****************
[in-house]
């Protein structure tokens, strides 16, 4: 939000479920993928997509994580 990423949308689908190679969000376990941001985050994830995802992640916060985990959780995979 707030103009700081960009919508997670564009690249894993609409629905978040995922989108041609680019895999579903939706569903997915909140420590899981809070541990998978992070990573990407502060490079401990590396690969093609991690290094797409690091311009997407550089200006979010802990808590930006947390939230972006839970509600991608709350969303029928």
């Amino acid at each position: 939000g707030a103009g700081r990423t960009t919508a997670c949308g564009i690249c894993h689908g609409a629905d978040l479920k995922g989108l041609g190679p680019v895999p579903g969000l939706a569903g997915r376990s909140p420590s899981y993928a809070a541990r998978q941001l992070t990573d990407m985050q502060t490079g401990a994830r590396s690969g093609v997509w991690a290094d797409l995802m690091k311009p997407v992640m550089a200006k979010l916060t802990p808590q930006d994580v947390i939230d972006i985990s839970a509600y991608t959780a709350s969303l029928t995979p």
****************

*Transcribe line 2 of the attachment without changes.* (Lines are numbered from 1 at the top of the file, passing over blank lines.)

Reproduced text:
């Protein structure tokens, strides 16, 4: 939000479920993928997509994580 990423949308689908190679969000376990941001985050994830995802992640916060985990959780995979 707030103009700081960009919508997670564009690249894993609409629905978040995922989108041609680019895999579903939706569903997915909140420590899981809070541990998978992070990573990407502060490079401990590396690969093609991690290094797409690091311009997407550089200006979010802990808590930006947390939230972006839970509600991608709350969303029928």